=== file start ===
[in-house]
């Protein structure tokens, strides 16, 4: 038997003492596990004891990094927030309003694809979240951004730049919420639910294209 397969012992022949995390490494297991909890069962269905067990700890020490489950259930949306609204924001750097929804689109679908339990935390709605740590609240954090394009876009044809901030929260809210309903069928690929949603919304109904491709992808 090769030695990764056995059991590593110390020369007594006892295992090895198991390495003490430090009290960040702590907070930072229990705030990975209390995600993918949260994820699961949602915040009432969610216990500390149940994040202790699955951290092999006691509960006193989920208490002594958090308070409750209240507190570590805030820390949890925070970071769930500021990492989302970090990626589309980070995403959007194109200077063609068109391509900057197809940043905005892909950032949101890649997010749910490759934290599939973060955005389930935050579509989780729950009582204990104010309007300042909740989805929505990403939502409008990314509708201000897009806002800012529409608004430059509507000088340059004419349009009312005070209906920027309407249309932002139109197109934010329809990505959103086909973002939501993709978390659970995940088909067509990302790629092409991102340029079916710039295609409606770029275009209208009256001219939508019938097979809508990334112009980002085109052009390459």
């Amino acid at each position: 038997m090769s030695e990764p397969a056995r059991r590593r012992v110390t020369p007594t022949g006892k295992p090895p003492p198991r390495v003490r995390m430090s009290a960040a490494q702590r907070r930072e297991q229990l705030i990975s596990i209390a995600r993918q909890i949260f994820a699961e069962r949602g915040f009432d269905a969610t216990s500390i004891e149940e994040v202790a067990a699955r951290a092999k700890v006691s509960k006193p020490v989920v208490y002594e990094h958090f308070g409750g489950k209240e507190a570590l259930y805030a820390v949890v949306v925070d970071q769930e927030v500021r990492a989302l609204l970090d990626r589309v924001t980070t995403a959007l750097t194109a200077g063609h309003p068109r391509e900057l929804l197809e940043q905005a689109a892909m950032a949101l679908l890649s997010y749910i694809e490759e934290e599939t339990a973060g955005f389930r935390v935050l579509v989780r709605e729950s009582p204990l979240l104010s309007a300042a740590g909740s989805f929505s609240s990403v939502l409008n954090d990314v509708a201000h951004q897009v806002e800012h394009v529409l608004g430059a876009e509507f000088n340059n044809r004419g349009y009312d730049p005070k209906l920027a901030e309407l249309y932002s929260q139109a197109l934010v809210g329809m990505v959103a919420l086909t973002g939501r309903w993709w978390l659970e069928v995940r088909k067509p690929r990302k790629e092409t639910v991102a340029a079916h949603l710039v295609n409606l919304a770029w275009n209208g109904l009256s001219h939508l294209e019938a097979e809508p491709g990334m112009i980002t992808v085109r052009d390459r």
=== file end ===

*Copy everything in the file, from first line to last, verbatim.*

[in-house]
């Protein structure tokens, strides 16, 4: 038997003492596990004891990094927030309003694809979240951004730049919420639910294209 397969012992022949995390490494297991909890069962269905067990700890020490489950259930949306609204924001750097929804689109679908339990935390709605740590609240954090394009876009044809901030929260809210309903069928690929949603919304109904491709992808 090769030695990764056995059991590593110390020369007594006892295992090895198991390495003490430090009290960040702590907070930072229990705030990975209390995600993918949260994820699961949602915040009432969610216990500390149940994040202790699955951290092999006691509960006193989920208490002594958090308070409750209240507190570590805030820390949890925070970071769930500021990492989302970090990626589309980070995403959007194109200077063609068109391509900057197809940043905005892909950032949101890649997010749910490759934290599939973060955005389930935050579509989780729950009582204990104010309007300042909740989805929505990403939502409008990314509708201000897009806002800012529409608004430059509507000088340059004419349009009312005070209906920027309407249309932002139109197109934010329809990505959103086909973002939501993709978390659970995940088909067509990302790629092409991102340029079916710039295609409606770029275009209208009256001219939508019938097979809508990334112009980002085109052009390459």
């Amino acid at each position: 038997m090769s030695e990764p397969a056995r059991r590593r012992v110390t020369p007594t022949g006892k295992p090895p003492p198991r390495v003490r995390m430090s009290a960040a490494q702590r907070r930072e297991q229990l705030i990975s596990i209390a995600r993918q909890i949260f994820a699961e069962r949602g915040f009432d269905a969610t216990s500390i004891e149940e994040v202790a067990a699955r951290a092999k700890v006691s509960k006193p020490v989920v208490y002594e990094h958090f308070g409750g489950k209240e507190a570590l259930y805030a820390v949890v949306v925070d970071q769930e927030v500021r990492a989302l609204l970090d990626r589309v924001t980070t995403a959007l750097t194109a200077g063609h309003p068109r391509e900057l929804l197809e940043q905005a689109a892909m950032a949101l679908l890649s997010y749910i694809e490759e934290e599939t339990a973060g955005f389930r935390v935050l579509v989780r709605e729950s009582p204990l979240l104010s309007a300042a740590g909740s989805f929505s609240s990403v939502l409008n954090d990314v509708a201000h951004q897009v806002e800012h394009v529409l608004g430059a876009e509507f000088n340059n044809r004419g349009y009312d730049p005070k209906l920027a901030e309407l249309y932002s929260q139109a197109l934010v809210g329809m990505v959103a919420l086909t973002g939501r309903w993709w978390l659970e069928v995940r088909k067509p690929r990302k790629e092409t639910v991102a340029a079916h949603l710039v295609n409606l919304a770029w275009n209208g109904l009256s001219h939508l294209e019938a097979e809508p491709g990334m112009i980002t992808v085109r052009d390459r």